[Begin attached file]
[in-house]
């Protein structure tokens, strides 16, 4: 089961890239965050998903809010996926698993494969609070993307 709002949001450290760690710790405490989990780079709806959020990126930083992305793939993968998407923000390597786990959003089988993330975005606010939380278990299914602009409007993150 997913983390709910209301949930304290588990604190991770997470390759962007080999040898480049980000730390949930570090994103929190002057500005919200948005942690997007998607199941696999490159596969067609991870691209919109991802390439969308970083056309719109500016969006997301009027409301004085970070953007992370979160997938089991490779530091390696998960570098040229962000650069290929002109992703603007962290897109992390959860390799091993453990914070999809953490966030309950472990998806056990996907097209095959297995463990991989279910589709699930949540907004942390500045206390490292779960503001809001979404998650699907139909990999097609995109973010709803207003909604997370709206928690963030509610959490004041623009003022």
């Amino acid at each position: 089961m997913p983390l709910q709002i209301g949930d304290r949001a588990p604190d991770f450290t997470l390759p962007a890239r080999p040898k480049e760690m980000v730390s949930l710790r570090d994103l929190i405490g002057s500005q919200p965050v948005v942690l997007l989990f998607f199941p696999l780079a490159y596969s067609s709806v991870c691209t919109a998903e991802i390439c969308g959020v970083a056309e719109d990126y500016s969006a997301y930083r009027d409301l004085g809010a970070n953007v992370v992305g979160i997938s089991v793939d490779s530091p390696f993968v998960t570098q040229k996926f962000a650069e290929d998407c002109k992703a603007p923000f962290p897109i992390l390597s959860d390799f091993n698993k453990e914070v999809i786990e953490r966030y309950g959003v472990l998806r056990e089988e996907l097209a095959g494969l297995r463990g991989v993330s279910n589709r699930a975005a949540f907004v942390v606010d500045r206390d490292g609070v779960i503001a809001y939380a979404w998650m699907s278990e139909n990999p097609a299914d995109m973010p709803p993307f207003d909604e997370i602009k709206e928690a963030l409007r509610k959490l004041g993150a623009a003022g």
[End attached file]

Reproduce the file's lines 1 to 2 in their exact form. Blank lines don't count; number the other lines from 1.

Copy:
[in-house]
């Protein structure tokens, strides 16, 4: 089961890239965050998903809010996926698993494969609070993307 709002949001450290760690710790405490989990780079709806959020990126930083992305793939993968998407923000390597786990959003089988993330975005606010939380278990299914602009409007993150 997913983390709910209301949930304290588990604190991770997470390759962007080999040898480049980000730390949930570090994103929190002057500005919200948005942690997007998607199941696999490159596969067609991870691209919109991802390439969308970083056309719109500016969006997301009027409301004085970070953007992370979160997938089991490779530091390696998960570098040229962000650069290929002109992703603007962290897109992390959860390799091993453990914070999809953490966030309950472990998806056990996907097209095959297995463990991989279910589709699930949540907004942390500045206390490292779960503001809001979404998650699907139909990999097609995109973010709803207003909604997370709206928690963030509610959490004041623009003022």